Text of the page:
Matthew next. Why? Matthew has ever been special to me. No one, but Paul later, deals so well with integrating the New Testament Jesus with the Old Testament Messiah. Matthew, as a tax-collector, was a pariah to his community. “Respectable folk” wouldn’t walk on the same side of the street as he, nor eat where he was eating, nor even sit on a chair he had occupied. And yet, when he wrote his Gospel, he did it in Hebrew! (All the others in Greek). His love for Israel, his dedication to the good news of their Redeemer, their Messiah, the fulfillment of ALL the prophecies, cries out from every page of this Gospel.

Matthew misses no opportunity to integrate the prophets with Jesus’ ministry. I suspect no heart in Israel knew more joy ever, than the day Matthew was called into the Company of the Savior… for I believe he loved Israel, and the God of Abraham, Isaac, and Jacob… with all his heart. The water gets deeper here, the Old Testament, the prophets, the history, begin to weave into the threads of Jesus’ day to day life. The new believer watches the Old Testament light up in its foreshadowing and preparation for the coming of Jesus. Deeper water, yet manageable currents.

And LAST, let us come to the Gospel of John! He was the youngest of the disciples. He had the “least to unlearn” as Jesus taught him. He went everywhere (nearly) with Jesus, and he was one of the “faith choir” Jesus took with Him when a miracle required much faith. John’s experience of Jesus, the intimacy of it, the depth of it, the understanding of it… was unlike anything we can imagine. John puts the reader on notice from the very first line… that they’d best strap in, ’cause it’s gonna be quite a ride… John’s head was far more Greek than Israeli! He flows with concepts of “essence”, “ideal”, “accident”… with the mutability of words as essence and essence as words, like a tadpole in a pond!  I mean, seriously… look at the very FIRST PARAGRAPH!

In the beginning was the Word, and the Word was with God, and the Word was God. 2 He was in the beginning with God. All things came into being through Him, and apart from Him nothing came into being that has come into being. In Him was life, and the life was the Light of men. The Light shines in the darkness, and the darkness did not comprehend it.”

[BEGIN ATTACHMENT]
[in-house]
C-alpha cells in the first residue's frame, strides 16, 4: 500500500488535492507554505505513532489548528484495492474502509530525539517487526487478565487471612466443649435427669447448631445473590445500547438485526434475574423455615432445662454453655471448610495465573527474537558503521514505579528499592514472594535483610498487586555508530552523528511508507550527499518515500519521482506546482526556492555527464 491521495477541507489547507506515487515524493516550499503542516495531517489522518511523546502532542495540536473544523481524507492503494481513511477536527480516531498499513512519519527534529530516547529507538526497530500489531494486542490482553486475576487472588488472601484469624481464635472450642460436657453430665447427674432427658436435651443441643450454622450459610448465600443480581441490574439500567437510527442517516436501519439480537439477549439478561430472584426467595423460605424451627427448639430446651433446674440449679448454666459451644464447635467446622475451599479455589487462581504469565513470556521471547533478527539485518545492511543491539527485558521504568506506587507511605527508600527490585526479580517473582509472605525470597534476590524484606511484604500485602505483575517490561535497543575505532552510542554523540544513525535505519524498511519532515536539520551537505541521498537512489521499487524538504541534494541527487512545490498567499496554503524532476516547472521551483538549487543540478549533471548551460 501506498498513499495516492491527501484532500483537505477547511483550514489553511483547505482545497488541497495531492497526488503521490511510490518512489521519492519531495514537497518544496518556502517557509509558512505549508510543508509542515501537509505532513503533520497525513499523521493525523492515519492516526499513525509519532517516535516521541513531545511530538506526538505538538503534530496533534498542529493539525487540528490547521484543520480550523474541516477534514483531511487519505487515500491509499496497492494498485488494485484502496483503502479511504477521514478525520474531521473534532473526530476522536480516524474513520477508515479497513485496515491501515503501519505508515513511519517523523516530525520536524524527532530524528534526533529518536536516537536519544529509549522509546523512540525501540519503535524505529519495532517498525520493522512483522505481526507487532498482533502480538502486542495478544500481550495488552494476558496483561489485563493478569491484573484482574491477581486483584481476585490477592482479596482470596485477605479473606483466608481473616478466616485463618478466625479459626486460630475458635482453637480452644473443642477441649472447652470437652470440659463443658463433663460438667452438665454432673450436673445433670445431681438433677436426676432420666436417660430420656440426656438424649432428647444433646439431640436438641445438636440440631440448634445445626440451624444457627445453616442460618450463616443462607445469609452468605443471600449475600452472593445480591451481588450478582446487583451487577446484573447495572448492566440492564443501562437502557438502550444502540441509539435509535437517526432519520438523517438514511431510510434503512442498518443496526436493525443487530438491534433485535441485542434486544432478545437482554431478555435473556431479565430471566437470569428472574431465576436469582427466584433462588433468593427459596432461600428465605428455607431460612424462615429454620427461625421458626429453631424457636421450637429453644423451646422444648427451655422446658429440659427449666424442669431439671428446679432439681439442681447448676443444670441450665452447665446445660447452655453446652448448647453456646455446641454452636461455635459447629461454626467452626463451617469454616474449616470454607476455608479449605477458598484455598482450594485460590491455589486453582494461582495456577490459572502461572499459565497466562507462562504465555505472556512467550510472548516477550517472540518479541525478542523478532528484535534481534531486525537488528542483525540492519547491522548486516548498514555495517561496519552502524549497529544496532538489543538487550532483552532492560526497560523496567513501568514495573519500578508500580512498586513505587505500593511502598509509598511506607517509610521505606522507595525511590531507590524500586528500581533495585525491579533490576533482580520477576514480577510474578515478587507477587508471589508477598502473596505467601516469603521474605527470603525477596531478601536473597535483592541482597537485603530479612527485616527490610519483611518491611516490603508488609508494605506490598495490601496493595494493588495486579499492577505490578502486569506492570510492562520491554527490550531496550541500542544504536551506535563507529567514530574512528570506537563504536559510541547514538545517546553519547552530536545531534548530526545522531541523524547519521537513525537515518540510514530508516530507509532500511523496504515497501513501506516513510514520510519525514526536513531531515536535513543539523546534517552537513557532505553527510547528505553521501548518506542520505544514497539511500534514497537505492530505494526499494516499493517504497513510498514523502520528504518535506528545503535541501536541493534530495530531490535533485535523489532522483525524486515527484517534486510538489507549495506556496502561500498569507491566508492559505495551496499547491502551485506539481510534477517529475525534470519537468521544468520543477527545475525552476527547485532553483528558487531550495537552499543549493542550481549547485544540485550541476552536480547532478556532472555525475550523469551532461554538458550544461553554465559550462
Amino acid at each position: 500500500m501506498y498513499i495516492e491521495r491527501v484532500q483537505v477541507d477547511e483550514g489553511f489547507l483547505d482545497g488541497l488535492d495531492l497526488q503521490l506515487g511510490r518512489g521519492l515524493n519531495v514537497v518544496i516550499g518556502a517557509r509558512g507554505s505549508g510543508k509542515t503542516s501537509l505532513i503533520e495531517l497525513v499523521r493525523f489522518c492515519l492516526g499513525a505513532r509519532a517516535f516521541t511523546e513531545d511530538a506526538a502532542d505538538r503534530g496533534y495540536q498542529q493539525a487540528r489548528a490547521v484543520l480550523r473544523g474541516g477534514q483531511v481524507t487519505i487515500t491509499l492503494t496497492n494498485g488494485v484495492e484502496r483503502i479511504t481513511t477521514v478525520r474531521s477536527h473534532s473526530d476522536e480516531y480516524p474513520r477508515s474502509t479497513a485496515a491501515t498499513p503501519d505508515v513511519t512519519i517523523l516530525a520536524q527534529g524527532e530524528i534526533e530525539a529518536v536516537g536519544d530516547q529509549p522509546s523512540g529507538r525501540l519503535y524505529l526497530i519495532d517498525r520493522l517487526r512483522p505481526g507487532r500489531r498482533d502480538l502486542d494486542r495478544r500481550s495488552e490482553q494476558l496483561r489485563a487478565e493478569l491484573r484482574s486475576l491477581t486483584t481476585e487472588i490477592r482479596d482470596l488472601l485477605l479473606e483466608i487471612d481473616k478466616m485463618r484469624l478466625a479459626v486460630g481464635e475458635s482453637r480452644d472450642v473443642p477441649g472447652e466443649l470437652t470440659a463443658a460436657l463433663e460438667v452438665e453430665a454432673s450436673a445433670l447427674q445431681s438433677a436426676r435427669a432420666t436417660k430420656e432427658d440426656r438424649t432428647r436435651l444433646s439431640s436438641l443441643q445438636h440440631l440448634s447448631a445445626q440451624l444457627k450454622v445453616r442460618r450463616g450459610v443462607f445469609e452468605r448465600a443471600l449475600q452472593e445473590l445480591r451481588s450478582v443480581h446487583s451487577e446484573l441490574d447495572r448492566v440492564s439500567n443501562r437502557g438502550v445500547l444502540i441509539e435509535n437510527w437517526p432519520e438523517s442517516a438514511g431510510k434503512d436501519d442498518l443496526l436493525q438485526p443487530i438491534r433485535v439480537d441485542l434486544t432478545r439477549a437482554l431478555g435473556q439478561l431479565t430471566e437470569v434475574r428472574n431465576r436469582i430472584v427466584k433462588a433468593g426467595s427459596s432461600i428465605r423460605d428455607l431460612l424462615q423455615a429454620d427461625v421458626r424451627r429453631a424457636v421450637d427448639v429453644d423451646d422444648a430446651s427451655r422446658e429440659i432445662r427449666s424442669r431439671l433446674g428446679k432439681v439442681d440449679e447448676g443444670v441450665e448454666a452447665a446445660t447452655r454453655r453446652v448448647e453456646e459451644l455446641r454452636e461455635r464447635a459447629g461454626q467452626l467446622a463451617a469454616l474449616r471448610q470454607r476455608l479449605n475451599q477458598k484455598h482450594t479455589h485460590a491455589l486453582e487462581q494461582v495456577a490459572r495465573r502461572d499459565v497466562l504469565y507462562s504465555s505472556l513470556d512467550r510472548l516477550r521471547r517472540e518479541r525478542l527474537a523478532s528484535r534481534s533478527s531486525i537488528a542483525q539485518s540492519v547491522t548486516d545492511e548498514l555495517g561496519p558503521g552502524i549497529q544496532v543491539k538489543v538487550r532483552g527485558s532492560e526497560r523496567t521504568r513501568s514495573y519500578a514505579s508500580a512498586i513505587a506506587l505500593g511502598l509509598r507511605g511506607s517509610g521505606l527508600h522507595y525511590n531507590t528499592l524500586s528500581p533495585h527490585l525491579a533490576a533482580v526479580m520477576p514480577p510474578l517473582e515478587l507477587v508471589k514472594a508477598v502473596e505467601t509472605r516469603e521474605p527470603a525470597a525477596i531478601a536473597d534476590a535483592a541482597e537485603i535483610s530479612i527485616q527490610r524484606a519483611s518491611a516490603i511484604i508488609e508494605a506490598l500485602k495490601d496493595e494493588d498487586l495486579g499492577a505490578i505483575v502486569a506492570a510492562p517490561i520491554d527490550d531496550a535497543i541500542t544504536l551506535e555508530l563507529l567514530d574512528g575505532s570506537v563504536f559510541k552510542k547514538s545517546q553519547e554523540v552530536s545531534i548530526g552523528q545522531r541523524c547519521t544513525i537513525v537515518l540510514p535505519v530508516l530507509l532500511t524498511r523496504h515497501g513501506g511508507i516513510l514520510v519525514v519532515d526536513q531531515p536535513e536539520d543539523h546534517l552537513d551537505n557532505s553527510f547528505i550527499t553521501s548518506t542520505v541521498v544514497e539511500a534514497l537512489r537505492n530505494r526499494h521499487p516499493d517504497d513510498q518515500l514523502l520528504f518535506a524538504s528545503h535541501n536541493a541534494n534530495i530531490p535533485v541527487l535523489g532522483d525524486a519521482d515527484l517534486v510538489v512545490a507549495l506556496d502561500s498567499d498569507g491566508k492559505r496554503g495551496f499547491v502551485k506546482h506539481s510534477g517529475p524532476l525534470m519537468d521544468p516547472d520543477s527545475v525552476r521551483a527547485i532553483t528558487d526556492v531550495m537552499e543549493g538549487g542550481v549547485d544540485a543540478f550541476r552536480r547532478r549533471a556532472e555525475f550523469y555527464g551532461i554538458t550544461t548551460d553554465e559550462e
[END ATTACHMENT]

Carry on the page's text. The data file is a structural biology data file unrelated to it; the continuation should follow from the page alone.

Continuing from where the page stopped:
Seriously? SERIOUSLY? Scholars are STILL debating how to understand all that, and it’s been two millennia!

John saw directly into the Divine! Jesus got to him young enough that when Jesus said “here’s how you do this… here’s how you SEE… here’s how you PRAY…”, John didn’t have to shake his head, walk away, and say… “Gosh, that’s not what Rabbi Nicodemus said… I wonder which is right?” John just believed Jesus, tried it, and found that it WORKED! Hoorah! John learned meditation and contemplation before he could probably SHAVE! So… the Gospel he wrote, is filled with the insight, the recollections, the perspectives he recalls from his embrace as the “disciple most loved” (i.e. the disciple most capable of experiencing love)… Therefore, his Gospel is the most “ethereal”, the most “contemplative”, the most “mystical”.

Also, as an interesting aside, his “recall” of Jesus’ words… his specificity on key discourses, is often the most detailed. (For a “mystic”, the words spoken by God Himself, are often “graven into” the mind in a way that remains crystal clear for decades. Folks often think it’s a “memory thing”. It’s not… it’s a “prayer thing”.)

Anyway, John’s Gospel is deep water, whirlpools, waterspouts, and a good bit of flying thrown in. Only when a believer has anchored him/herself securely into their relationship with Jesus… will these celestial contemplative sections of John sort themselves out. (Of course, no one comes to “harm” reading in any part of the Gospels! Jesus’ Spirit is so there, all the time, to take them in hand. But they’ll just be “confused” when they’re way over their heads.)